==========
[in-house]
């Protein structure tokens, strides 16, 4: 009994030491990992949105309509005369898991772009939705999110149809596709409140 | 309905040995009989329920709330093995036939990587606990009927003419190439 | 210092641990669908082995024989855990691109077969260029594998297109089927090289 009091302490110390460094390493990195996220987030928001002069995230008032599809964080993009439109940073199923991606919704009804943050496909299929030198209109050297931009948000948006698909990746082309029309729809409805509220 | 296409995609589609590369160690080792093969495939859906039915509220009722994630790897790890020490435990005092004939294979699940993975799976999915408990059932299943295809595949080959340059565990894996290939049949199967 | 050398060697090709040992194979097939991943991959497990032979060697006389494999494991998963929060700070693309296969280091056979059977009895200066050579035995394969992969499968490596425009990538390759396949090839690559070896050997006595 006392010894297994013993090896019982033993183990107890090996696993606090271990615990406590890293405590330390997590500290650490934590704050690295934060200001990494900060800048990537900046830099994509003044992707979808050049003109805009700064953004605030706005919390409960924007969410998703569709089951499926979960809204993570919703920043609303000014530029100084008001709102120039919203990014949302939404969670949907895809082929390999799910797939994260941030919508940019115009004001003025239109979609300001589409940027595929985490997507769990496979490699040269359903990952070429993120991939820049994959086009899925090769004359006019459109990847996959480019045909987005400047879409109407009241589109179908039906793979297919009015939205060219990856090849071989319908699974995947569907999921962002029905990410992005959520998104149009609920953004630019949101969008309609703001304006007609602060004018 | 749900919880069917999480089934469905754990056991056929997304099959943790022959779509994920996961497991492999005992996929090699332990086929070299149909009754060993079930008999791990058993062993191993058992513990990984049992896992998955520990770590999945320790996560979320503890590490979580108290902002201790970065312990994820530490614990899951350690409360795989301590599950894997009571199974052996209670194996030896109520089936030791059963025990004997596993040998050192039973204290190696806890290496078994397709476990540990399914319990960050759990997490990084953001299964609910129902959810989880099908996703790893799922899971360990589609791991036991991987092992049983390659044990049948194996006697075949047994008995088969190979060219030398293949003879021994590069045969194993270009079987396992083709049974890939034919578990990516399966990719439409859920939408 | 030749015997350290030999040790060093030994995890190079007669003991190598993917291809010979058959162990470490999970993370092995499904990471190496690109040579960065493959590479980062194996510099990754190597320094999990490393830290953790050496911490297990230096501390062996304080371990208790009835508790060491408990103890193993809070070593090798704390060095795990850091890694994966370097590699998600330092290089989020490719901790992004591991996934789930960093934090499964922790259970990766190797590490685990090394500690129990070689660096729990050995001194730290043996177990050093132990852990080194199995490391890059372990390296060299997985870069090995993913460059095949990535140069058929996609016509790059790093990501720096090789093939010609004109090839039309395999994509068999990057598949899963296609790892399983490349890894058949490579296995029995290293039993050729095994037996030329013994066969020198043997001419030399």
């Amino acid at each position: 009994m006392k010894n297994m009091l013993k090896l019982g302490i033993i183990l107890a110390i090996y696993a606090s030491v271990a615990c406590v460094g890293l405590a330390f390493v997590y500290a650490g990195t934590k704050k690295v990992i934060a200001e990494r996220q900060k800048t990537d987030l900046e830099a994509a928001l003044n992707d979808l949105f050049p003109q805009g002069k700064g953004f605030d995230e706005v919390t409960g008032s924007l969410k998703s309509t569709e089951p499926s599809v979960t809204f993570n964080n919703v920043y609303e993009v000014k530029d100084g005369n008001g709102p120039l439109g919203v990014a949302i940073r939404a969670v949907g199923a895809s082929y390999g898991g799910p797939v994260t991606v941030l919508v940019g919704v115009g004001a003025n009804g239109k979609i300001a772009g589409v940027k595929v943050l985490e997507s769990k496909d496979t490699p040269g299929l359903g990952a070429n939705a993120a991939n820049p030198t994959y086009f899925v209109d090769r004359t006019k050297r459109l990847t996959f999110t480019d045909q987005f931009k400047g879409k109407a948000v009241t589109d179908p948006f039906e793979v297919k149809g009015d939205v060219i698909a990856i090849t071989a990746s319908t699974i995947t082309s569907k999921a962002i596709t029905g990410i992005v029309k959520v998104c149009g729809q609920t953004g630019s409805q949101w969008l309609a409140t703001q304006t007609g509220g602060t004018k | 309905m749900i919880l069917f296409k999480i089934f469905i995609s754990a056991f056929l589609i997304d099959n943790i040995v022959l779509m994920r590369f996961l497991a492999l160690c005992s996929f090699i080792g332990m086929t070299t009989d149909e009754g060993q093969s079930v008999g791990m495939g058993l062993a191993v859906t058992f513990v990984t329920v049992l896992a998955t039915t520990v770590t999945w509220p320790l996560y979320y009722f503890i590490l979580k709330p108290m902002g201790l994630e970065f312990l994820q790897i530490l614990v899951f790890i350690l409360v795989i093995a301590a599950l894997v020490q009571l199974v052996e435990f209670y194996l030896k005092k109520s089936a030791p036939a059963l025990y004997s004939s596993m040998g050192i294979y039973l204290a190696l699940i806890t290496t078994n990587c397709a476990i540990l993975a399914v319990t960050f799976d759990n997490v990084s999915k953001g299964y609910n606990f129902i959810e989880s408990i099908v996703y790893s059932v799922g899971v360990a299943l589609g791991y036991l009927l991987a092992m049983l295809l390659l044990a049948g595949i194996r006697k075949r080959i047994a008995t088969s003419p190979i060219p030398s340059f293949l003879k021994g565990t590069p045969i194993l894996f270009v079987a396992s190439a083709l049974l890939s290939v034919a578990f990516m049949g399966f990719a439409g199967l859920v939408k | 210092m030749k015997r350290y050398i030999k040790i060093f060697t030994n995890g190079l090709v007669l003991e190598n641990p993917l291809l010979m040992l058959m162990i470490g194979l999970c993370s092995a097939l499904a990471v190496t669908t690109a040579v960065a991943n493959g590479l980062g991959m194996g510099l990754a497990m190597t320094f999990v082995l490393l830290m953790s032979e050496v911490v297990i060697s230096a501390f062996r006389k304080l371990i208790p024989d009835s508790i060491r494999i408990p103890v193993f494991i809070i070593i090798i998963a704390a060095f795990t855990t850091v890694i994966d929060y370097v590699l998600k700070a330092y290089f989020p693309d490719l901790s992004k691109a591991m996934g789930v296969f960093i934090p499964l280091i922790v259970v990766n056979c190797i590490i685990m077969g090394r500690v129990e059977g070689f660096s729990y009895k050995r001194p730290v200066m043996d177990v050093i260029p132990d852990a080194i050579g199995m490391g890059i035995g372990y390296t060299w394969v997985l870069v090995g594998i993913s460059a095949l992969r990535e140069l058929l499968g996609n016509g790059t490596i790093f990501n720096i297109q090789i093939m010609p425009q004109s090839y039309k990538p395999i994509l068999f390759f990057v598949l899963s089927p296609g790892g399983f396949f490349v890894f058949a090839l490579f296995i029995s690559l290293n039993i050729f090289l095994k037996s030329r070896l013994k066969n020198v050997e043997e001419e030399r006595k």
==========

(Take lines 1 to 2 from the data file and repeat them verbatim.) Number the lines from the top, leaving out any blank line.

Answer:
[in-house]
């Protein structure tokens, strides 16, 4: 009994030491990992949105309509005369898991772009939705999110149809596709409140 | 309905040995009989329920709330093995036939990587606990009927003419190439 | 210092641990669908082995024989855990691109077969260029594998297109089927090289 009091302490110390460094390493990195996220987030928001002069995230008032599809964080993009439109940073199923991606919704009804943050496909299929030198209109050297931009948000948006698909990746082309029309729809409805509220 | 296409995609589609590369160690080792093969495939859906039915509220009722994630790897790890020490435990005092004939294979699940993975799976999915408990059932299943295809595949080959340059565990894996290939049949199967 | 050398060697090709040992194979097939991943991959497990032979060697006389494999494991998963929060700070693309296969280091056979059977009895200066050579035995394969992969499968490596425009990538390759396949090839690559070896050997006595 006392010894297994013993090896019982033993183990107890090996696993606090271990615990406590890293405590330390997590500290650490934590704050690295934060200001990494900060800048990537900046830099994509003044992707979808050049003109805009700064953004605030706005919390409960924007969410998703569709089951499926979960809204993570919703920043609303000014530029100084008001709102120039919203990014949302939404969670949907895809082929390999799910797939994260941030919508940019115009004001003025239109979609300001589409940027595929985490997507769990496979490699040269359903990952070429993120991939820049994959086009899925090769004359006019459109990847996959480019045909987005400047879409109407009241589109179908039906793979297919009015939205060219990856090849071989319908699974995947569907999921962002029905990410992005959520998104149009609920953004630019949101969008309609703001304006007609602060004018 | 749900919880069917999480089934469905754990056991056929997304099959943790022959779509994920996961497991492999005992996929090699332990086929070299149909009754060993079930008999791990058993062993191993058992513990990984049992896992998955520990770590999945320790996560979320503890590490979580108290902002201790970065312990994820530490614990899951350690409360795989301590599950894997009571199974052996209670194996030896109520089936030791059963025990004997596993040998050192039973204290190696806890290496078994397709476990540990399914319990960050759990997490990084953001299964609910129902959810989880099908996703790893799922899971360990589609791991036991991987092992049983390659044990049948194996006697075949047994008995088969190979060219030398293949003879021994590069045969194993270009079987396992083709049974890939034919578990990516399966990719439409859920939408 | 030749015997350290030999040790060093030994995890190079007669003991190598993917291809010979058959162990470490999970993370092995499904990471190496690109040579960065493959590479980062194996510099990754190597320094999990490393830290953790050496911490297990230096501390062996304080371990208790009835508790060491408990103890193993809070070593090798704390060095795990850091890694994966370097590699998600330092290089989020490719901790992004591991996934789930960093934090499964922790259970990766190797590490685990090394500690129990070689660096729990050995001194730290043996177990050093132990852990080194199995490391890059372990390296060299997985870069090995993913460059095949990535140069058929996609016509790059790093990501720096090789093939010609004109090839039309395999994509068999990057598949899963296609790892399983490349890894058949490579296995029995290293039993050729095994037996030329013994066969020198043997001419030399």